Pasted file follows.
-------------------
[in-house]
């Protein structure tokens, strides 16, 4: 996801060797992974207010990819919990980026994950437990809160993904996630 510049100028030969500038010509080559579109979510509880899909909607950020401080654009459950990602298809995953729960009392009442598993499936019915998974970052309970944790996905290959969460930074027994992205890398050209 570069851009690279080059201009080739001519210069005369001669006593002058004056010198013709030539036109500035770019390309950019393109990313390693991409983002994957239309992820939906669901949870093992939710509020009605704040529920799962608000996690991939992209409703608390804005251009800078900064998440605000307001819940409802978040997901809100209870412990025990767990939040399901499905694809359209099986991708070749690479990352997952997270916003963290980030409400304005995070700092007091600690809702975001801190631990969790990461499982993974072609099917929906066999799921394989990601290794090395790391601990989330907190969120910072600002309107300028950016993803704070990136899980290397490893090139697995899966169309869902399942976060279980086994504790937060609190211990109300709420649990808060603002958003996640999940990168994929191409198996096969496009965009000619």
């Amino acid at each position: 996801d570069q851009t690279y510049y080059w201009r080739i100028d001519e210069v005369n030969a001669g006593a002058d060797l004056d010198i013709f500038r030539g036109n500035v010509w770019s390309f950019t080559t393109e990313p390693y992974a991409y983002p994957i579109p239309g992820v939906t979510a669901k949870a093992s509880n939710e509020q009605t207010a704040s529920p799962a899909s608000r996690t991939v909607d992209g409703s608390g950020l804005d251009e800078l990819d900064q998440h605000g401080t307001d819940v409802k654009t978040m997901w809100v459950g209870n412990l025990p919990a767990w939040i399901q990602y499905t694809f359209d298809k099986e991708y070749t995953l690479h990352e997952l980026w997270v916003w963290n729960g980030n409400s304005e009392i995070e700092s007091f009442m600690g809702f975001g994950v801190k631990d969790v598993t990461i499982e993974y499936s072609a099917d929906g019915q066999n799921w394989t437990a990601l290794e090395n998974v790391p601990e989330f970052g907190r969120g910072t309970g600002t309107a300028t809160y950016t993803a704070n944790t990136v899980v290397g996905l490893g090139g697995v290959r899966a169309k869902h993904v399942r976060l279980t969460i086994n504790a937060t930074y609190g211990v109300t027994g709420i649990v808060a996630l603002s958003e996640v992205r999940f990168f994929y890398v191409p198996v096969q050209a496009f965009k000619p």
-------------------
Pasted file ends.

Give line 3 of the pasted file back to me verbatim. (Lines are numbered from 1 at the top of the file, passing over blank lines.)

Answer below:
């Amino acid at each position: 996801d570069q851009t690279y510049y080059w201009r080739i100028d001519e210069v005369n030969a001669g006593a002058d060797l004056d010198i013709f500038r030539g036109n500035v010509w770019s390309f950019t080559t393109e990313p390693y992974a991409y983002p994957i579109p239309g992820v939906t979510a669901k949870a093992s509880n939710e509020q009605t207010a704040s529920p799962a899909s608000r996690t991939v909607d992209g409703s608390g950020l804005d251009e800078l990819d900064q998440h605000g401080t307001d819940v409802k654009t978040m997901w809100v459950g209870n412990l025990p919990a767990w939040i399901q990602y499905t694809f359209d298809k099986e991708y070749t995953l690479h990352e997952l980026w997270v916003w963290n729960g980030n409400s304005e009392i995070e700092s007091f009442m600690g809702f975001g994950v801190k631990d969790v598993t990461i499982e993974y499936s072609a099917d929906g019915q066999n799921w394989t437990a990601l290794e090395n998974v790391p601990e989330f970052g907190r969120g910072t309970g600002t309107a300028t809160y950016t993803a704070n944790t990136v899980v290397g996905l490893g090139g697995v290959r899966a169309k869902h993904v399942r976060l279980t969460i086994n504790a937060t930074y609190g211990v109300t027994g709420i649990v808060a996630l603002s958003e996640v992205r999940f990168f994929y890398v191409p198996v096969q050209a496009f965009k000619p």